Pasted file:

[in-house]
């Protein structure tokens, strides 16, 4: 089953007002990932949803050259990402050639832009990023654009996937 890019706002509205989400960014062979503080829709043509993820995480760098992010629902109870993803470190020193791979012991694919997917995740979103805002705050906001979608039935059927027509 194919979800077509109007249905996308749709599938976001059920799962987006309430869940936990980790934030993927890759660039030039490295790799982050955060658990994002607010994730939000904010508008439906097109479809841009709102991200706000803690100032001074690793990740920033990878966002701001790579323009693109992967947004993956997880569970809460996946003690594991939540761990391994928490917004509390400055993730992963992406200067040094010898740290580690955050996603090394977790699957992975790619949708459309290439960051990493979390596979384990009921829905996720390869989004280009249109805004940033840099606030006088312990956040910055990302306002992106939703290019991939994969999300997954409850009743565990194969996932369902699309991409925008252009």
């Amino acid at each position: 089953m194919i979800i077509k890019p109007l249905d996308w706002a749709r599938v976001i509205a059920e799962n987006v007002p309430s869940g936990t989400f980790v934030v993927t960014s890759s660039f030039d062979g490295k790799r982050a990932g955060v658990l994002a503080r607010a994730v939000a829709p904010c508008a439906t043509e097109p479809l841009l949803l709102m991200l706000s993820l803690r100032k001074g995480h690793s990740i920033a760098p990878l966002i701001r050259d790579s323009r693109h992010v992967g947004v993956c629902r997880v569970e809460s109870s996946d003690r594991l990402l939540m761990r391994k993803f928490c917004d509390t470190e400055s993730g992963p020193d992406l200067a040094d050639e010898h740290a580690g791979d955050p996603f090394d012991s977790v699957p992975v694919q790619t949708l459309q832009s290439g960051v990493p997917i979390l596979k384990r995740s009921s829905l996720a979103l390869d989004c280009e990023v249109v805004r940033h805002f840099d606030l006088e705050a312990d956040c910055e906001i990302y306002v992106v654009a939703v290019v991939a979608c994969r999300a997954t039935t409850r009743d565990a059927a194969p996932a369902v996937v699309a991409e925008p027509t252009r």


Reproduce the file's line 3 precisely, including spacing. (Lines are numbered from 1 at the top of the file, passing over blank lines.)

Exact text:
């Amino acid at each position: 089953m194919i979800i077509k890019p109007l249905d996308w706002a749709r599938v976001i509205a059920e799962n987006v007002p309430s869940g936990t989400f980790v934030v993927t960014s890759s660039f030039d062979g490295k790799r982050a990932g955060v658990l994002a503080r607010a994730v939000a829709p904010c508008a439906t043509e097109p479809l841009l949803l709102m991200l706000s993820l803690r100032k001074g995480h690793s990740i920033a760098p990878l966002i701001r050259d790579s323009r693109h992010v992967g947004v993956c629902r997880v569970e809460s109870s996946d003690r594991l990402l939540m761990r391994k993803f928490c917004d509390t470190e400055s993730g992963p020193d992406l200067a040094d050639e010898h740290a580690g791979d955050p996603f090394d012991s977790v699957p992975v694919q790619t949708l459309q832009s290439g960051v990493p997917i979390l596979k384990r995740s009921s829905l996720a979103l390869d989004c280009e990023v249109v805004r940033h805002f840099d606030l006088e705050a312990d956040c910055e906001i990302y306002v992106v654009a939703v290019v991939a979608c994969r999300a997954t039935t409850r009743d565990a059927a194969p996932a369902v996937v699309a991409e925008p027509t252009r």